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Preparing to decorate: Getting surfaces ready for paint or paper


1st Jan 2015 Home & Garden

Preparing to decorate: Getting surfaces ready for paint or paper

Before you start any decorating job, make sure your surfaces—walls, ceilings and woodwork—are clean, prepared and ready to go. Follow these tips and you can't go wrong.

Wash with sugar soap

Clean dirt and grease off old paintwork by washing it thoroughly with sugar soap and water. The solution also takes the shine off gloss-painted surfaces, providing a good key for the new coat of paint. Rinse off the sugar soap with clean water and allow the paintwork to dry before repainting.


Dress for the job

Protect your eyes and skin from sugar soap by wearing safety spectacles and a long-sleeved top, with the cuffs tucked securely inside a pair of rubber gloves.

The eye protection is especially vital when washing a ceiling.


Score and soak

Wallpaper is easier to strip if you soften it first. Score it with a wallpaper perforator or stripping knife, then soak the surface with hot soapy water. Adding a small quantity of wallpaper paste to the water thickens it slightly, so that it doesn’t run down the wall quite so quickly.


Use a steam stripper

Make the task of removing old wallpaper easier and quicker by using a steam stripper. A lot of hot water is generated by the equipment, so wear rubber gloves over long sleeves and protect the floor well. If you intend to hire a steam stripper, it is probably worth reserving it—they’re always in demand.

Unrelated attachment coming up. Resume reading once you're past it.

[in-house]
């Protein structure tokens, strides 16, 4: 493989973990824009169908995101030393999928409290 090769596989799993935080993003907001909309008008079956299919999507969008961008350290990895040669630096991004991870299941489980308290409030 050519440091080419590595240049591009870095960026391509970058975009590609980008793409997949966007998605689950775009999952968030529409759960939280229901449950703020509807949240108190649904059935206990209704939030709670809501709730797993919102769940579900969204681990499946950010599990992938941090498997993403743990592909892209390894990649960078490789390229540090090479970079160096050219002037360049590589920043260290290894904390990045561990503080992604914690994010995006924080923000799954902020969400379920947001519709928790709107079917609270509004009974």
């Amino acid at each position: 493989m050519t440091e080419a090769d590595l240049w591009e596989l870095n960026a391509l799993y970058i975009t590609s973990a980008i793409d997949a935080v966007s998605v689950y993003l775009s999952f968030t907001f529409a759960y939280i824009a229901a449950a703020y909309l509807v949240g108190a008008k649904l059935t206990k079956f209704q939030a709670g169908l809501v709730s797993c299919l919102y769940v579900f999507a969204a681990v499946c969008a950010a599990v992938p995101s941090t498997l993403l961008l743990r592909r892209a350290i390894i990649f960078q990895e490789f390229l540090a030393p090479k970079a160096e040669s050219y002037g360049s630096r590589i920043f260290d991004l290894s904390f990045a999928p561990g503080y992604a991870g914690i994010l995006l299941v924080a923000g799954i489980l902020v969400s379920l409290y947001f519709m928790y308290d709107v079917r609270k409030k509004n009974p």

Dust-free woodwork

After rubbing down woodwork with an abrasive paper to provide a key for new paint, wipe it with a clean rag dipped in white spirit to remove the dust.


Protect light fittings

Use plastic bags to guard ceiling lights and fans against paint drips. First, switch off MCB or remove fuse at the consumer unit, then unscrew the ceiling rose cover and slide it down the flex. Enclose the fitting in a bag, securing the neck of it around the flex with a freezer bag tie.

Make tubes from stiff paper to slip over wall lights, removing shades and bulbs Ïrst.


Bright idea for seeing clearly

If you are painting a poorly lit room, or have disconnected the lighting circuit for safety, consider hiring a portable work light. Plug it into a socket and angle the light so that it bounces off the ceiling—then your shadow won’t be cast on the wall you’re decorating. The powerful bulb will show up imperfections.


Painting over wallpaper

You can save time by painting over wallpaper that is well stuck down, although doing so will make it much more difficult to remove at some future date. Test paint a small area first; if the paper bubbles, over-painting is not an option.


Thin the first coat

Newly plastered walls must be allowed to dry out completely before painting.

They will be very absorbent, so thin the first coat of emulsion by adding an extra 20 per cent of water.


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